Improving Non-Bottlenecks: A Waste of Time and Money?

Direct your improvement initiatives toward the right areas
If you’re looking to improve your business the first area that requires your attention is obviously the worst performing one. Except, it’s absolutely not; it should be your best performing.
The machine or the department that is constantly busy and turning out a reasonably high output must be heavily loaded by definition – that’s your bottleneck, that’s where improvement needs to be made. Any improvement on a non-bottleneck is a waste of time and money as it won’t correlate to business improvement. It’s important not to lose sight of the goal of your business – to make money!

It can be tough to press for improvement on an area which already appears to be doing well. Higher management might rant and rave about non-performing equipment – it’s easy to measure the performance of non-bottlenecks and make improvements, often accountants will back the ventures as you’ll appear to be saving costs. You might be saving one department money, but you need to be thinking of the business as a whole. Product flowing through a dependent system can only go as quickly as the system’s bottleneck will allow. So, speed up the flow through the bottleneck first! Increasing the output of other departments will only result in more queues and increase the risk of longer lead times. Making improvements to your bottleneck will reduce the overall lead time which could lead to business benefits such as charging premiums for fast turnarounds.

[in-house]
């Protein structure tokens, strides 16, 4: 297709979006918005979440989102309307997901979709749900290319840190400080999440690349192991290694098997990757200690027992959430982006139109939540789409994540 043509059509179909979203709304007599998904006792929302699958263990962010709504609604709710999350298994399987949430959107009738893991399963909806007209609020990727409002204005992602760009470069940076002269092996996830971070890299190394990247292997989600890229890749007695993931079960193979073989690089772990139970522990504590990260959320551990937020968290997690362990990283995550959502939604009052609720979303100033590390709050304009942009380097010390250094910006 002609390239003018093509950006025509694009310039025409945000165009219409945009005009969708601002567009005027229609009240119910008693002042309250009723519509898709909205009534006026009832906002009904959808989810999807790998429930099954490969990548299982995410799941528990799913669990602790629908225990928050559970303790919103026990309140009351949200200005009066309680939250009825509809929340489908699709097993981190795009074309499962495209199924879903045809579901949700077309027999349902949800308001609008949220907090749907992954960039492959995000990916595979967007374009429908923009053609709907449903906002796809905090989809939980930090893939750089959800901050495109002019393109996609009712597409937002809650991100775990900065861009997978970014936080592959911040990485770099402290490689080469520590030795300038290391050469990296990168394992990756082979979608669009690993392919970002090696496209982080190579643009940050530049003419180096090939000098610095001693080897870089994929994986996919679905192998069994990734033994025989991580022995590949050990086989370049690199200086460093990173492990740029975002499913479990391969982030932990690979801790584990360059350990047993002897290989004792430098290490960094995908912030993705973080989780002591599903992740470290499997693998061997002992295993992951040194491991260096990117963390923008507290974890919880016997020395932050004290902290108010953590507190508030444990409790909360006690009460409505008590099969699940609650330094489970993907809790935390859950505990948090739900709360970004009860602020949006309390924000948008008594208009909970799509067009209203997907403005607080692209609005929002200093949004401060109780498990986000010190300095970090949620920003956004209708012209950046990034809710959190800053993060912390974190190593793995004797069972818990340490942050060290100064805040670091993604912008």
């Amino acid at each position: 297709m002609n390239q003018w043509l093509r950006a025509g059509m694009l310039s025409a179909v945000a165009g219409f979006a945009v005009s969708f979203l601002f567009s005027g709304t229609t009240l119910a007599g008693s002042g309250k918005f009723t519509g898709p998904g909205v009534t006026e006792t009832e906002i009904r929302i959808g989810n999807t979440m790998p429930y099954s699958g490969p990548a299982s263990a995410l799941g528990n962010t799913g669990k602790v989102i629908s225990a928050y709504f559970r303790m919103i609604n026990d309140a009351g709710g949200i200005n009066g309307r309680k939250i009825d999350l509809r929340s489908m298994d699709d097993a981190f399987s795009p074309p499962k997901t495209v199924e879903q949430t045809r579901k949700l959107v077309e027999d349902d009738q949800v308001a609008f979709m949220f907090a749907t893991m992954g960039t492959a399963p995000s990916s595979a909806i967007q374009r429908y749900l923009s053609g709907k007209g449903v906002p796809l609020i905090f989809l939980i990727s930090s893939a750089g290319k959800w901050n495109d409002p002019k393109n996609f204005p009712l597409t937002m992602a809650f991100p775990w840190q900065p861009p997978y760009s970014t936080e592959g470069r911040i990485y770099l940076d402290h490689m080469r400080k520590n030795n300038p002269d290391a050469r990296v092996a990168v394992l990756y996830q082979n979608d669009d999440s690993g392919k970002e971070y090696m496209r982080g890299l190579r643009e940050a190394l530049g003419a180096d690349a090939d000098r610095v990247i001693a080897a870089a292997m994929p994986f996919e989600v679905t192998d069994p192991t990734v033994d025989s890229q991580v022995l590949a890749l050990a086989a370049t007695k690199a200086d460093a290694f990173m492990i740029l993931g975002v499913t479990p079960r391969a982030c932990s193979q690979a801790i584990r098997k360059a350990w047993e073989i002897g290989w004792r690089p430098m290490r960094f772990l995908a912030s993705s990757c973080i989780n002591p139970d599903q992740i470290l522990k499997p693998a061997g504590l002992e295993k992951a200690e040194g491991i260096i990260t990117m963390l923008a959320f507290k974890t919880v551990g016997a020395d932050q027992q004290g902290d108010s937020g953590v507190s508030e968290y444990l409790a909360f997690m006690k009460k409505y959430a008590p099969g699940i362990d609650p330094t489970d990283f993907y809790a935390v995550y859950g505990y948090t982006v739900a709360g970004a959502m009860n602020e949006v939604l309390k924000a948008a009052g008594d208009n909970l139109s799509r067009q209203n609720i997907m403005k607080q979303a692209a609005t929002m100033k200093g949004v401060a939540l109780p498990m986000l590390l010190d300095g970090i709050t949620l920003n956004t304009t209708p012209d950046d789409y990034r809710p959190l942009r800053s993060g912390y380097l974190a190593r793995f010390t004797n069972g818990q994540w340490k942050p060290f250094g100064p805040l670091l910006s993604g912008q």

Operations managers often avoid improving their bottlenecks as it’s more difficult than the alternatives but any improvement on a bottleneck – no matter how small – will always be more helpful than an improvement on a non-bottleneck. So, if you’re looking to grow your business the place to start is not developing your poorest performing department as you might have first thought. Go straight to your best performing department and see if you can make it even better! Then once you have increased the output of your bottleneck, you can look for your next bottleneck.

By Phil Snelgrove, Lauren Wiles